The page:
In 1924 there were 1600 employees in the factory whereof 1400 were women and 200 were men. Early on, the board understood the importance of creating a trustful cooperation with their employees and they decided to recruit Herta Svensson as employee consultant whose sole task was to promote the social goals that was raised inhouse. The inspiration came from Britain where many of the industries hired so called welfare workers that exclusionary dealt with manpower care. Questions regarding safeness both during and after the employment was given a lot of space which resulted in that social insurance systems were established and that scholarships were initiated to promote further education. Given the fact that the majority of the employees were women, the concern and care of children became an important matter. This led to the enterprise founding day care as well as both homework assistance and varied recreational activities for the children of the employees. The combination of these different actions made the monopoly become a revolutionary company regarding welfare for employees in Sweden. With that said, the management did not see their actions as charity but rather as mutual benefits for both employer as well as employee and they were convinced that the favours being given to the workers would reflect back upon them. During this time, bitterness in between social classes was common and the monopoly’s management believed that it was important to create personal connections of trust and understanding to resist feelings of unfriendliness. For that reason, many activities to promote social interactions outside of work was hosted to create bonds in between employees.

Above left: midsummer celebration. Above right: Christmas party.

The production on the site was with time limited to cigarettes when the other products were terminated in different steps; pipe tobacco in 1932, snuff in 1939 and cigars in 1949. The 1960-ies came to be a decade of change since the Swedish parliament concluded that the monopoly was going to be rescinded. In contrast from when the monopoly was established, the initiative for this change did not come from the politicians but from the monopoly’s management. They had a strong belief in the power of competition and was optimistic about how they would manage in a rival situation. In 1961 the enterprise turned from a monopoly to a state-owned company and changed name to Svenska Tobaks AB. In the middle of the 1960-ies the production of cigarettes on the site was terminated and relocated to a completely new factory in Malmö while the head office stayed on the premises. In 1971 the company was bought by a state-owned empire called Procordia and after their acquisition of Swedish Match in 1992 they took on the lastly mentioned name instead to benefit from the fact that this name was internationally known.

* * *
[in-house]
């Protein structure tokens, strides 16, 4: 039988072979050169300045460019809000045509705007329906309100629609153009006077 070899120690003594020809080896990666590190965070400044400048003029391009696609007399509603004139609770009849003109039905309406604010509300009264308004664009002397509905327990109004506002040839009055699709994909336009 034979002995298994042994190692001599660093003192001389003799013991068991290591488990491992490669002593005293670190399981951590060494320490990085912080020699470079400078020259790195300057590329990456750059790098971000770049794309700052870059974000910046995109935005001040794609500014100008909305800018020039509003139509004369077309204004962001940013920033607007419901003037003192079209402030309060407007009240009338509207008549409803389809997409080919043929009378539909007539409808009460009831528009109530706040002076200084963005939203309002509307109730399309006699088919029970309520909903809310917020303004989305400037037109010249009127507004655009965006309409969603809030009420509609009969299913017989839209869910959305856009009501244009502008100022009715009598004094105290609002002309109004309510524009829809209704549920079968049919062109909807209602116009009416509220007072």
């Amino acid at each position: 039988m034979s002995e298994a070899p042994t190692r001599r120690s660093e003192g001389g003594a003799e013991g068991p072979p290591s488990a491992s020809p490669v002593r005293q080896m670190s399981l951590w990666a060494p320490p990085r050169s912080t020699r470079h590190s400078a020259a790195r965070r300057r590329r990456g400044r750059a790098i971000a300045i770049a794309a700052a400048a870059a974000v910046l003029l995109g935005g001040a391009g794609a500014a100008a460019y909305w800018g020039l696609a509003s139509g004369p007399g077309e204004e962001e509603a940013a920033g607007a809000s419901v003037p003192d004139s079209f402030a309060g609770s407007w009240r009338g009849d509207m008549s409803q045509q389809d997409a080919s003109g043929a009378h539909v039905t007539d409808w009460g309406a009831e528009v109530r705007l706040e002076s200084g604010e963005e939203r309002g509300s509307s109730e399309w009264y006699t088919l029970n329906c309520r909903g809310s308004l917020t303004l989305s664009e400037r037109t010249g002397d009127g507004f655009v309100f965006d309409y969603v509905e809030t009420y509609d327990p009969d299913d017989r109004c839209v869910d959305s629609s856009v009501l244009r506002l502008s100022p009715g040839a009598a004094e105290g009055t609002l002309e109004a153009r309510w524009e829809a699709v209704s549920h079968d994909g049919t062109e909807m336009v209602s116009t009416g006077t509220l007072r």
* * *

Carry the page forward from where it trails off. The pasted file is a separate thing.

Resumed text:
After having moved the final part of the production from the premises the need of offices started to grow and parts of the previous production space were remade to meet this demand. However, long distances in between departments, lack in security and troublesome passages together with bad ventilation and high costs for heating made these spaces questionable. In 1968 a proposal for a new head office in the most western corner of the plot was made by Peter Celsing but was not carried out without any known explanation. During the same time the factory basements were remade into garage and a paved entrance ramp was built on the yard which resulted in a significant decrease of green space. Additional windows in form of dormers were also installed on the fourth floor in the factory at this point in time.

In the beginning of the 1980-ies the artist Elvy Engelbrektsson presents a new exterior colour scheme for the site and all buildings’ previous grey facades became yellow. Soon thereafter the municipality of Stockholm compiled a report of industrial environments that should be protected in which Kvarteret Tobaksmonopolet is included. This report states that the exterior of the buildings should keep their original characteristics when it comes to placement and shape of windows as well as the material in form of plaster. It also says that the roofs should be preserved with its tiles, dormers and lanterns. Additionally, it points out the importance of keep maintaining the garden. With that said, a fifth story was added to house laboratories and the roof got a new shape after the majority of the lanterns were removed in the 1990-ies. At the same time the portal building was remade once again. In 2007 Swedish Match decided to sell all their properties on the site. The new owners were the Scottish investment management group Aberdeen Asset Management and the Swedish real-estate concern NCC. It was the end of the site’s tobacco era.

1: Introduction. 2: The Past. 3: The Present. 4: The Future. 5: Attachments.